One of the ideas lurking is around the perpendicular bisector, which we saw way back in alpha pack (1.2). One of the things I always found interesting about the perpendicular bisector was that it was easier to construct an object with more conditions than either constructing a perpendicular alone or finding a midpoint alone.
The other great thing about the perpendicular bisector is that it can be defined in an entirely different way: it is the locus of all points that are equidistant from our two starting points. In case that isn't clear, assume we start with two distinct points A and B. The perpendicular bisector of the segment AB is also the locus of all points C such that distance AC is equal to distance BC.
Of course, the fact that this is a line means that we only have to find two such points to construct the perpendicular bisector (which is how you solved 1.2, right?)
Drop a perpendicular
For the 2 move solution using tools, I'll let you find a solution on your own. In case you need a hint: how many combinations of 2 moves are there anyway? You could just try them all and see what you find.
Way back in my HS geometry class, I learned a construction for dropping a perpendicular that uses 4 elementary moves. For the E start, though, that's not good enough. The cool idea that breaks through here is to choose two totally arbitrary points on the line as centers of circles that we draw. For some reason, I get a kick out of the idea that arbitrary points can be helpful ("if the point we choose doesn't matter, how can it help to choose a point anyway?")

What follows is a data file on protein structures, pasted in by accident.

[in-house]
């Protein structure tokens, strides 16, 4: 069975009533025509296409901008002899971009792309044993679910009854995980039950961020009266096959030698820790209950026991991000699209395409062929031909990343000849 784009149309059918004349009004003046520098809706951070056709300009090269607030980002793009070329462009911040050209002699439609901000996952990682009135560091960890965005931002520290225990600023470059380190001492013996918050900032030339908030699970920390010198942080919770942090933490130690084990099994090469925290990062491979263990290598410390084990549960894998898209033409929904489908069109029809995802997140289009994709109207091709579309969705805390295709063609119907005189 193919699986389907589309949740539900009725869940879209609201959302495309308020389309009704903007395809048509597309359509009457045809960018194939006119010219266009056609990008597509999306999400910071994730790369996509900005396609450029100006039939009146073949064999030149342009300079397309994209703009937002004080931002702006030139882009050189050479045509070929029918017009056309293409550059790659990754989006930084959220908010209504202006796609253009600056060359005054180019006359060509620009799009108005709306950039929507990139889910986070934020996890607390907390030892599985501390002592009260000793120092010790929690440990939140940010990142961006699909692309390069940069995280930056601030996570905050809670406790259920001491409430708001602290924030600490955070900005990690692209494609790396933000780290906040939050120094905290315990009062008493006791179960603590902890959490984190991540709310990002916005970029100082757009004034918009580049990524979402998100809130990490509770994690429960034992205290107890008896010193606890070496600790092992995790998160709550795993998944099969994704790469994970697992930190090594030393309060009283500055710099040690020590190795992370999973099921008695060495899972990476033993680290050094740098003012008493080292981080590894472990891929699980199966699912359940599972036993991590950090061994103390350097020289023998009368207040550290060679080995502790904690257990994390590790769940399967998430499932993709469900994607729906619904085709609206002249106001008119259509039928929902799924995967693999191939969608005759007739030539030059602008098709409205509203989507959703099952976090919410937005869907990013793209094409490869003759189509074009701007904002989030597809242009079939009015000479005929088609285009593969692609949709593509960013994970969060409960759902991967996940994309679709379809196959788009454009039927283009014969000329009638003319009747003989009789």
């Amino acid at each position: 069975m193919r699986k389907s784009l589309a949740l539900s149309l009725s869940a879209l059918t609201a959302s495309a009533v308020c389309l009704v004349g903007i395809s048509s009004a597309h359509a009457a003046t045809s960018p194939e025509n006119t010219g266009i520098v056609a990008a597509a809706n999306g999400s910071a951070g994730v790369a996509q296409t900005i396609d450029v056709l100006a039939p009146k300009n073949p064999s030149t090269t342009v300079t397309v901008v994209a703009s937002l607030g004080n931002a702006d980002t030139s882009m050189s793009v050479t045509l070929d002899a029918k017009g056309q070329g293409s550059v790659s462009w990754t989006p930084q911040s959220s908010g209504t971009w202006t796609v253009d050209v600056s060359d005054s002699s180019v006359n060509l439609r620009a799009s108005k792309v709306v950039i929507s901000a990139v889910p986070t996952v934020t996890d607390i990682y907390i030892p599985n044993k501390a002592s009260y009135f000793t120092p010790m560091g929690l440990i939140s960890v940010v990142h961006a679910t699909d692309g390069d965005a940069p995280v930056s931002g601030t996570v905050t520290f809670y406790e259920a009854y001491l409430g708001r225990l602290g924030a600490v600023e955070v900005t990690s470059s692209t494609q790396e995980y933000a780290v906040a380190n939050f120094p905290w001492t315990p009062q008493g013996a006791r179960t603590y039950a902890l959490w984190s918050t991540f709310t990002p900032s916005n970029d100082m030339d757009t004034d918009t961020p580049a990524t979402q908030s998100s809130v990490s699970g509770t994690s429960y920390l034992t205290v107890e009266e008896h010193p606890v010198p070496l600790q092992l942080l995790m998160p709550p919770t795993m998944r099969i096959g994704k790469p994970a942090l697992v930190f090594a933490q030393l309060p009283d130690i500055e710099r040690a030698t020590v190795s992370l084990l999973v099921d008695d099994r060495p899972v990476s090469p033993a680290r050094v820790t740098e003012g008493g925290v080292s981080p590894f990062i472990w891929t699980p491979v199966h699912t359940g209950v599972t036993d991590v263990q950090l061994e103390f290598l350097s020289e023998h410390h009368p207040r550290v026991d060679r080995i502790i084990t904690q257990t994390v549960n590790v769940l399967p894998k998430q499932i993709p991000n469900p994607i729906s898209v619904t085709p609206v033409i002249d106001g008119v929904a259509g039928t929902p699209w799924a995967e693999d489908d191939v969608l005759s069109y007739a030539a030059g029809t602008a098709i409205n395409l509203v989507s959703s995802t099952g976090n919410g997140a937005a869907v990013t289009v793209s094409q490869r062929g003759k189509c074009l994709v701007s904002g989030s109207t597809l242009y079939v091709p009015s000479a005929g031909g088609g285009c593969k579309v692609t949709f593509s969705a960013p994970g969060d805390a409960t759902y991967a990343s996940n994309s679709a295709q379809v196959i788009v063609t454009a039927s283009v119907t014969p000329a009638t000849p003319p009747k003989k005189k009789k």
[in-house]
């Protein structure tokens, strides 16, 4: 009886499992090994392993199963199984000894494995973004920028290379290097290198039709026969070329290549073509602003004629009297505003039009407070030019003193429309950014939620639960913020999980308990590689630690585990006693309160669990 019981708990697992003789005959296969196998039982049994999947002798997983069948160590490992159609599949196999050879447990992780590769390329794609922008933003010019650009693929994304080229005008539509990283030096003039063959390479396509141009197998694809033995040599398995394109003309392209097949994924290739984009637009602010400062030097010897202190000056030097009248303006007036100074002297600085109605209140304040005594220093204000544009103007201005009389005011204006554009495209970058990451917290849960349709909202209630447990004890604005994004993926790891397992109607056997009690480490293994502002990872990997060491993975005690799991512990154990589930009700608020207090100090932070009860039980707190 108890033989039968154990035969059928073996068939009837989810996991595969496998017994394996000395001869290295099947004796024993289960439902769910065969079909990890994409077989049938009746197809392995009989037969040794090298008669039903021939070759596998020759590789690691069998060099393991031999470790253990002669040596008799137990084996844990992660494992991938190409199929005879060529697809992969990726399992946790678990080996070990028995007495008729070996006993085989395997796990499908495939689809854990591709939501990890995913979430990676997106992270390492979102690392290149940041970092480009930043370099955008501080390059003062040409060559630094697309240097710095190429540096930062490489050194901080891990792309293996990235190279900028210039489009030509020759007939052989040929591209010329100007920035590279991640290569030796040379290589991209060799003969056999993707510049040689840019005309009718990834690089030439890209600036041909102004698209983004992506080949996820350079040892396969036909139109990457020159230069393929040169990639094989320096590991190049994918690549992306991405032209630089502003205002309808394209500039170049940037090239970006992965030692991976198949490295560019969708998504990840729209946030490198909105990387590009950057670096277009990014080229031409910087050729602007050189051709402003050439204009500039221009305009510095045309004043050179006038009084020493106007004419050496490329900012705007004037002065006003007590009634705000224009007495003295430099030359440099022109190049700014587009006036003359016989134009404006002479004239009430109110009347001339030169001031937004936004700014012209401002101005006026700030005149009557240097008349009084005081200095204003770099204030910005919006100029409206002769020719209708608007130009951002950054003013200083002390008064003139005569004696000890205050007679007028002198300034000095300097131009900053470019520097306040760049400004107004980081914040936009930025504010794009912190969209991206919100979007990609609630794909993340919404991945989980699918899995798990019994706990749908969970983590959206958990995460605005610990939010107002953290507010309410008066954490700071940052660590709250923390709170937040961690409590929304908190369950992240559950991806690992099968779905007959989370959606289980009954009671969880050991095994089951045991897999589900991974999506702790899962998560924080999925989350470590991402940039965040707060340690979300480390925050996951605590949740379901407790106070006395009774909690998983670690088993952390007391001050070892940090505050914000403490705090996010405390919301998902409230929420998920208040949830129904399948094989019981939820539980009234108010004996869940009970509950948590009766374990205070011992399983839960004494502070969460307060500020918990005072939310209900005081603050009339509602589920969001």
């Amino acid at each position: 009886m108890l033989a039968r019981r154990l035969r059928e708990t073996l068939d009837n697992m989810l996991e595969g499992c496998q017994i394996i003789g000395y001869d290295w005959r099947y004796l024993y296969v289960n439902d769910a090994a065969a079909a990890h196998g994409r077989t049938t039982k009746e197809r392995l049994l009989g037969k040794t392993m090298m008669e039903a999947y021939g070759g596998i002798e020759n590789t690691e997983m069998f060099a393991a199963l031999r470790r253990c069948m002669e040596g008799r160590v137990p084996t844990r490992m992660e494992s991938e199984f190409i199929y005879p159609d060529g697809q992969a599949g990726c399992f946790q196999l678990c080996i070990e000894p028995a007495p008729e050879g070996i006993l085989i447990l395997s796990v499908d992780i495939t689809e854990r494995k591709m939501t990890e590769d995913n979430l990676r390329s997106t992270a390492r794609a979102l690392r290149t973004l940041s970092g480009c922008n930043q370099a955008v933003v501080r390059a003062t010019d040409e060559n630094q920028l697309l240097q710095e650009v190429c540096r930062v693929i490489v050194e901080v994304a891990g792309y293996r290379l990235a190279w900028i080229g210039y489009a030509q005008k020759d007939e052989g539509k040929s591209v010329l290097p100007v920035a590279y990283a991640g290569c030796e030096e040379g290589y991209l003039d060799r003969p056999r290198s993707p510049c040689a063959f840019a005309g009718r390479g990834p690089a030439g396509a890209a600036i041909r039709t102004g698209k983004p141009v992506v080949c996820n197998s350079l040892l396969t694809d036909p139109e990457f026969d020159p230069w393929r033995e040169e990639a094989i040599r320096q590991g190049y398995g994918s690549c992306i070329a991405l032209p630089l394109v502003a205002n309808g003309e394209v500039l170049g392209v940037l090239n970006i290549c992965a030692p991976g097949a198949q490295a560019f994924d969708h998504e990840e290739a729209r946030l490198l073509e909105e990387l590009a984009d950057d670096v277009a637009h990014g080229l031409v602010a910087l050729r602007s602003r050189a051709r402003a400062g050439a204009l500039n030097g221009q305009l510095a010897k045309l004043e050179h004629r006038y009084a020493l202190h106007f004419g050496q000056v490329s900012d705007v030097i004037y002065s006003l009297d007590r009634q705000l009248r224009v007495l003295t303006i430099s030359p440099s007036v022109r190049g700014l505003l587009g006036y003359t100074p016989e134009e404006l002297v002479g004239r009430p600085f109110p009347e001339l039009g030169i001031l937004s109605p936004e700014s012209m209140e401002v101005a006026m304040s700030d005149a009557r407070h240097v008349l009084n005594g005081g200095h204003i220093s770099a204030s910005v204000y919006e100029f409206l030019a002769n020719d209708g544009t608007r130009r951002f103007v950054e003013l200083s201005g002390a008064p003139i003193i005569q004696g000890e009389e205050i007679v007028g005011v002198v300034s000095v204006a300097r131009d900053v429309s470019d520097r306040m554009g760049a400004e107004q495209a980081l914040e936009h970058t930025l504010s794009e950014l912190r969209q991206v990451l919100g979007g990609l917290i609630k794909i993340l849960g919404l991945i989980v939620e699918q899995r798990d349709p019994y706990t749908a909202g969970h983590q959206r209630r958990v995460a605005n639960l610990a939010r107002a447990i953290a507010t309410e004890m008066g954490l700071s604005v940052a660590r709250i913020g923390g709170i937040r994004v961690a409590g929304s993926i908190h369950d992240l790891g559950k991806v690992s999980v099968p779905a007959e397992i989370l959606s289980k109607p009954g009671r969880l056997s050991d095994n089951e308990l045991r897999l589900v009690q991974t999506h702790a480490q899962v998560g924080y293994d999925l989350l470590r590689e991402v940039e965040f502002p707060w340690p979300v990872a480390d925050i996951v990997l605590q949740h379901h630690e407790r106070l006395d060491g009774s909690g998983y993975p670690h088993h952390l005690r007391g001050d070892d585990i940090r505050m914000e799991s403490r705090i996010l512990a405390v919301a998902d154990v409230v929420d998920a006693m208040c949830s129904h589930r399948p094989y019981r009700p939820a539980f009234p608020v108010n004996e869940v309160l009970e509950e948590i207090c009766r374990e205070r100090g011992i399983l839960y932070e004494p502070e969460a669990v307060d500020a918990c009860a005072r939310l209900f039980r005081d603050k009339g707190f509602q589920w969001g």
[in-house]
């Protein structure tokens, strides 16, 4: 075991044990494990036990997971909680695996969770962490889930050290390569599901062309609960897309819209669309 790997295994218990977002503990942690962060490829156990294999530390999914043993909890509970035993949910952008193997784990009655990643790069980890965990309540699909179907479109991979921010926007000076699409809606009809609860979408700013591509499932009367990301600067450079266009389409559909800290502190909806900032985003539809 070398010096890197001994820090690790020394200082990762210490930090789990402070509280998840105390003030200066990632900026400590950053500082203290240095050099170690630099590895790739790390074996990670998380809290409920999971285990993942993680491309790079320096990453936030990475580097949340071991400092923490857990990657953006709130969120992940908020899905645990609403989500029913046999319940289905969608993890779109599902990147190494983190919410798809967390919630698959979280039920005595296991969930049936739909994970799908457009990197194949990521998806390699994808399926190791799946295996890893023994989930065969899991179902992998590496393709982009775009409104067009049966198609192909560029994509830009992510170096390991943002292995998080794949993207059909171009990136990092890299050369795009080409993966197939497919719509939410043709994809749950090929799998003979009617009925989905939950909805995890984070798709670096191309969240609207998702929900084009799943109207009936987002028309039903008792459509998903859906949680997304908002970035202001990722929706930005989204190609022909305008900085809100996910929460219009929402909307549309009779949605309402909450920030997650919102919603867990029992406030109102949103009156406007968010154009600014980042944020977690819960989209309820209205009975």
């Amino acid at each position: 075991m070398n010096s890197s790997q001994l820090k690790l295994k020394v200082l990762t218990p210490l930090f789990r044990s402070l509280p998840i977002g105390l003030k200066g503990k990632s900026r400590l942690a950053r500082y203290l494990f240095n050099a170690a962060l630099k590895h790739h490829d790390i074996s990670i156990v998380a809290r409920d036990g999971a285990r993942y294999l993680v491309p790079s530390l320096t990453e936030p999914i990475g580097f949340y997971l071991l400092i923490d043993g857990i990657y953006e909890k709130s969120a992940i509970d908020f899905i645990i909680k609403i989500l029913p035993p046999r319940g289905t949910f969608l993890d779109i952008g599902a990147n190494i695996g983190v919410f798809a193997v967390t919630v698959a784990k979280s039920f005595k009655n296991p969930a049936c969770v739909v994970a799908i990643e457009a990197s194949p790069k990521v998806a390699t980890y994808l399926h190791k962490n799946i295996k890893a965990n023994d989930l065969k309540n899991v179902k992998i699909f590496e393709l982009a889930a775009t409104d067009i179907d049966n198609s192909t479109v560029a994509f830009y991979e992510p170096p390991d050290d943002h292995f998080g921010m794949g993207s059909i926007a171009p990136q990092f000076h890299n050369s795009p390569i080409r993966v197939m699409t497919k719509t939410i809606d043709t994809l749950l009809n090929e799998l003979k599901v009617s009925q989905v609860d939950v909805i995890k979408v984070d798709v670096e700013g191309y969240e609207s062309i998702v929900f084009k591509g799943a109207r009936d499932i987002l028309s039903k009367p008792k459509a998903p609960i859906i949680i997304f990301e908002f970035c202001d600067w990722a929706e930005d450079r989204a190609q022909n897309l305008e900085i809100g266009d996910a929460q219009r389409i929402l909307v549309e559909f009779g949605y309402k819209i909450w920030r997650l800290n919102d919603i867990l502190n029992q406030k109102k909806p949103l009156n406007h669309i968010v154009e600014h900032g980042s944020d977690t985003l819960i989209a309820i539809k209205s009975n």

In this case, while the points on the line we choose don't matter, the circle we draw with those points as centers need to have the right radius. Click the button below if you want to see how it is done and a bit more explanation.
The key here is that the circle radii are equidistant from our target point and the new intersection point of the two circles. That means they are on the perpendicular bisector of the segment between those points. Another observation is that the new intersection of the two circles is the reflection of our target point through the line. Kind of cool that, no matter which two center points we choose for the two circles, the new intersection point will always be the same!
Erect a perpendicular
Erecting a perpendicular also uses the idea of choosing an arbitrary point, but goes a step farther. This time, we choose any point we want that is not on the line already! Well, it also fails if we happen to choose a point that is already on the perpendicular, but that should be impossible.... In any case, just choose a point somewhere off to the side.
This construction uses Thales' Theorem. I don't know exactly why I find this result to be so cool, since the proof isn't hard. For me, it transforms a circle into a family of right triangles. Given a length for the hypotenuse, all the right triangles with that hypotenuse are living right there on the arc of the circle with that length as the diameter.
Incidentally, Thales' Theorem and the two defining properties of perpendicular bisectors will come up a lot in other Euclidea Constructions.
If you want to know where the V stars are, click below:
Angle of 30 degrees (2.3) and Double Angle (2.4) both have two solutions.